No Marshmallows, Just Term Papers
Hu Yuan Soo
Monday, August 12, 2010
An Individual’s Definition of Freedom
Throughout American history, we have witnessed a reoccurring movement that has constructively defined what it means to be an American today. That movement is the struggle to define what freedom means to the American individual. In his book, “The Story of American Freedom”, Eric Foner takes us through the evolution of the four major definitions of freedom. He starts with: if you own property you are free, which then evolved to: if you own yourself you are free, which roughly after fifty years evolved to: if you are a contracting individual, you are free, which later evolved to: if you are a consumer, you are free. Every stage of its development involved different groups of agents of social change from industrial tycoons, to presidents, to artists like Igor Stravinsky – people that took the initiative to reinterpret the definition of freedom. However, Eric Foner argues that for the first time in American history, the responsibility assumed by these agents shifted to teenagers and young adults like Melba Patillo Beals and Tim O’Brien. The young “became active agents of social change”. In accordance to Foner’s definition of “active”, we see that Beals assumes the more active role whereas O’Brien assumes the more reactive role towards inspiring change. Why both authors at the time insist that they lacked choices after making important ones during the 1960s is shown through the contexts Foner provides throughout Chapter 12. Ultimately, both authors were left with little choice but to accept the role as agents of social change amidst the Civil Rights movement and the Vietnam War, placing them in a position to redefine what freedom meant to them individually.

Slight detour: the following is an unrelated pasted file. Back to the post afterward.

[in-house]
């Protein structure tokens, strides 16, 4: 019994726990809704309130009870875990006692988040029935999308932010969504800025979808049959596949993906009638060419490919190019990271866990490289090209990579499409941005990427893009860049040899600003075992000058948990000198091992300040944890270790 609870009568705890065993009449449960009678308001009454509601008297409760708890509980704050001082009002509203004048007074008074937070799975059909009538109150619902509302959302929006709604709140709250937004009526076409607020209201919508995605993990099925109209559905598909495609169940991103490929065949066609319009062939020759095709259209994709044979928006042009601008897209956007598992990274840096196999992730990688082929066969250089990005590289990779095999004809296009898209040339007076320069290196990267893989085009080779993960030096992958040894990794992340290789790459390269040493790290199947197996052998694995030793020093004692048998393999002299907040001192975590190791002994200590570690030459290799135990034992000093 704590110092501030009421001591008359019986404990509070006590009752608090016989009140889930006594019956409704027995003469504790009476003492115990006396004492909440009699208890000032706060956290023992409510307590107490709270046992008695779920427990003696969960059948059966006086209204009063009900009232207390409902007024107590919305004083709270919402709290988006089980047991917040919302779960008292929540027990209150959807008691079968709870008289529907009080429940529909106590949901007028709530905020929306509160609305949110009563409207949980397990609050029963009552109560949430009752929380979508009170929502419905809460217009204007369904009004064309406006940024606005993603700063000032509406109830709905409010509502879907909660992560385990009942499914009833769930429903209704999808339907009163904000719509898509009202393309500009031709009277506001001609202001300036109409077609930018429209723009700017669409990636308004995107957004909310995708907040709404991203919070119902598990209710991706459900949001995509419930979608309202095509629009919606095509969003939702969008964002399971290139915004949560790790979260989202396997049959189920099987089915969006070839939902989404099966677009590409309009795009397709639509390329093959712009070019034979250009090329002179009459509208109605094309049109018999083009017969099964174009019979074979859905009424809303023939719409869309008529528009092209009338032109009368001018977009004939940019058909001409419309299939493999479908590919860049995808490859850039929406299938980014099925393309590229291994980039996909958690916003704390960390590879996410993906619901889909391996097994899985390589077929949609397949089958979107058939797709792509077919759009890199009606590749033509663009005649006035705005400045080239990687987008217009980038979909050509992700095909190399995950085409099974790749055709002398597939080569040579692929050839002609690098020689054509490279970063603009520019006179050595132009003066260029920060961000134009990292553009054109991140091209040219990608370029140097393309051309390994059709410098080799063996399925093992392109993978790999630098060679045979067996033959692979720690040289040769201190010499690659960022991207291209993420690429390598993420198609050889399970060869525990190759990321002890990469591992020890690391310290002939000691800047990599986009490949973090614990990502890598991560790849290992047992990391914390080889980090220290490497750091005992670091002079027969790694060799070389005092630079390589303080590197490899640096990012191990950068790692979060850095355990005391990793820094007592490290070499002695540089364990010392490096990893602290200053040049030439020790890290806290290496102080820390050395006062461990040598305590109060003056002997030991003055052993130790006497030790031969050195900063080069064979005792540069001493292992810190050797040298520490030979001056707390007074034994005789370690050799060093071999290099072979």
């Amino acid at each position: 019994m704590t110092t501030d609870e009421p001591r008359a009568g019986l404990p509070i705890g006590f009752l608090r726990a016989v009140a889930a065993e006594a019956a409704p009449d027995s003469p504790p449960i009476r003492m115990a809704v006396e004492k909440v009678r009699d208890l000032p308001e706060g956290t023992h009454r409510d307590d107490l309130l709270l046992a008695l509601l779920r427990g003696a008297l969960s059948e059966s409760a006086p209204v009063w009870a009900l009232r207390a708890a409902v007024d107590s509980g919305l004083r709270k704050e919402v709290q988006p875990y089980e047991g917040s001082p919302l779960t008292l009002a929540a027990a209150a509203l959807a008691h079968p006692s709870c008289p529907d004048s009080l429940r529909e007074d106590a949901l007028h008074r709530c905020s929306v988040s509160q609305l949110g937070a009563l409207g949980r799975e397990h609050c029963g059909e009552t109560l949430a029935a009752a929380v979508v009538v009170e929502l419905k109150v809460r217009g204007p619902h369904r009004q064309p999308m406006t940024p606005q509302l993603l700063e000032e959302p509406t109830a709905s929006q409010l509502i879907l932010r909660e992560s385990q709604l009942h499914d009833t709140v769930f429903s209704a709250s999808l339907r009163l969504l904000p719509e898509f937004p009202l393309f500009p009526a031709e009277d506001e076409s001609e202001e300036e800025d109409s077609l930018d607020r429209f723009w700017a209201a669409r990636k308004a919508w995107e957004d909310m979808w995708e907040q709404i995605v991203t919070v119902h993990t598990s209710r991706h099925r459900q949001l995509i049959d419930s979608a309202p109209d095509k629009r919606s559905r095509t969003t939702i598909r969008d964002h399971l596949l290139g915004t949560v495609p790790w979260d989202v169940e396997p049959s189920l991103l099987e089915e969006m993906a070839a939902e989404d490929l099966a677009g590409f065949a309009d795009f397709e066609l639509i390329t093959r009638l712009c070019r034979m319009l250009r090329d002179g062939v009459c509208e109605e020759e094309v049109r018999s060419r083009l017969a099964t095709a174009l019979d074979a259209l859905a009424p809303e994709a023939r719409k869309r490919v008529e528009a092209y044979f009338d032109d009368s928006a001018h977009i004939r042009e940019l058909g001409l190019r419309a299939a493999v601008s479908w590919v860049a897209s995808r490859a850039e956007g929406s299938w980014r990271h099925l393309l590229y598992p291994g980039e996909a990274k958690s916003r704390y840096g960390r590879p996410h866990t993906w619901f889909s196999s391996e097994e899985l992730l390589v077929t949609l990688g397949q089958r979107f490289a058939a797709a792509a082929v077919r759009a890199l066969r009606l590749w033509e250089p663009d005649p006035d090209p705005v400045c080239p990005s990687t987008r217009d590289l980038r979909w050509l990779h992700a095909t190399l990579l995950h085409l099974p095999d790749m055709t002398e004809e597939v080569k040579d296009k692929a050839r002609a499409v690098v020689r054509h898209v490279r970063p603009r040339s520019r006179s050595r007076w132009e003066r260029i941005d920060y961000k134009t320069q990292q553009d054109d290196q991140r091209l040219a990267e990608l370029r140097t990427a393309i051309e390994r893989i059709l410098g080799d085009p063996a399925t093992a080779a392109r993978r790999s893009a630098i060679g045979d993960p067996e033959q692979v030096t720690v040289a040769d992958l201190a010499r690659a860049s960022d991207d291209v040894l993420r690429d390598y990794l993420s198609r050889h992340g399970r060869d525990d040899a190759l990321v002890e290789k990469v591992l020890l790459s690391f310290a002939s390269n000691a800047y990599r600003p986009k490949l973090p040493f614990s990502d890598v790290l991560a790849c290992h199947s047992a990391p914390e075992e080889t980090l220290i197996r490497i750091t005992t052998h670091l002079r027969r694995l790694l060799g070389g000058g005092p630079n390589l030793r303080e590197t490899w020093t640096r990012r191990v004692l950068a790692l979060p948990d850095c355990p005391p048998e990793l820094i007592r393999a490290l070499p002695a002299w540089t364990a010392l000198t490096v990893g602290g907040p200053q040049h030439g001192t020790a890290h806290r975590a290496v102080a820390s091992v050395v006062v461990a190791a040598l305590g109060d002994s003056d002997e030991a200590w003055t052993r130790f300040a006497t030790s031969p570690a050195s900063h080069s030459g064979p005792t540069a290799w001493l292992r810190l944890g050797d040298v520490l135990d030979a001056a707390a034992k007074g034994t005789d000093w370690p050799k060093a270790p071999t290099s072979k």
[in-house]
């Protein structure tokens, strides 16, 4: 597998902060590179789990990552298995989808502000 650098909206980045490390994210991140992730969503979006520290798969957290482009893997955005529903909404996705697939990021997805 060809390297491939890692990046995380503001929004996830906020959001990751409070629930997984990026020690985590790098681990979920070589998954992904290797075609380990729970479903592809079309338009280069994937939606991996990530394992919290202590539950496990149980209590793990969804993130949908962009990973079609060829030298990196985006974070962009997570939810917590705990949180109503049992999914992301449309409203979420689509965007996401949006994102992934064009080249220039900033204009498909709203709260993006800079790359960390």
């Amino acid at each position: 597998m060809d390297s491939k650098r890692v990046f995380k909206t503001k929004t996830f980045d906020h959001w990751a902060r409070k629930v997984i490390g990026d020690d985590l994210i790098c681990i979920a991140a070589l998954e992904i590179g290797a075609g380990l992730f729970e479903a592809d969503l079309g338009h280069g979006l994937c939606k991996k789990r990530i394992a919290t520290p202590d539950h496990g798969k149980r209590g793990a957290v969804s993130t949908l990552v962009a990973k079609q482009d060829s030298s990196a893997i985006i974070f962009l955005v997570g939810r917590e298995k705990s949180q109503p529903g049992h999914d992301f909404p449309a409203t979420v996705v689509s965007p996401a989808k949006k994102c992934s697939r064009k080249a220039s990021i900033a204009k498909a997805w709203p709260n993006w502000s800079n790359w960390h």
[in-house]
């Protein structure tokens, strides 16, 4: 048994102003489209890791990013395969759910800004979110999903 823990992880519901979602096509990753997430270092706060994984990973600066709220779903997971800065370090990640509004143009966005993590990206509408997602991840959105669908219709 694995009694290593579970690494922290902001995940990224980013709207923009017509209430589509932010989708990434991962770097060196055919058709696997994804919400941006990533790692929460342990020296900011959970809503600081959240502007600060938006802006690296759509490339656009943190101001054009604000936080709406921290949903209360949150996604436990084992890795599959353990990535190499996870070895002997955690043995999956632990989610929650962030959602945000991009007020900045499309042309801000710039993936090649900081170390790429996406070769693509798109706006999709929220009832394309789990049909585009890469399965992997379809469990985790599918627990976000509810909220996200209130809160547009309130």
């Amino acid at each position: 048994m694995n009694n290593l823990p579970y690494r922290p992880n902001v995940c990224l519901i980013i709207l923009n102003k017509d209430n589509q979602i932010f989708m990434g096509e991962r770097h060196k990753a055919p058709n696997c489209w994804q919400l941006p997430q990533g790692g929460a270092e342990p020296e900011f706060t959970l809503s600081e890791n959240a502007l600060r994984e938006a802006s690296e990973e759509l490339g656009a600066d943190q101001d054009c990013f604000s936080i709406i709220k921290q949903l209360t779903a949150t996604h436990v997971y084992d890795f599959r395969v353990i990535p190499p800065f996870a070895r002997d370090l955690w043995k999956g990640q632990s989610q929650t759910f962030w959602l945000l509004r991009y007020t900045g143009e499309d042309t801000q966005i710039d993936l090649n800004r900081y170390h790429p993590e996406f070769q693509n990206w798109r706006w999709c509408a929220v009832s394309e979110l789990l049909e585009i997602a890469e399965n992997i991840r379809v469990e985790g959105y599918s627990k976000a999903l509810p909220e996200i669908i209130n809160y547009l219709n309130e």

Foner provides three main contexts that explain why Beals at the time in her book “Warriors Don’t Cry” felt like she did not have many choices. The first context that can be found in Beals’ book is the...
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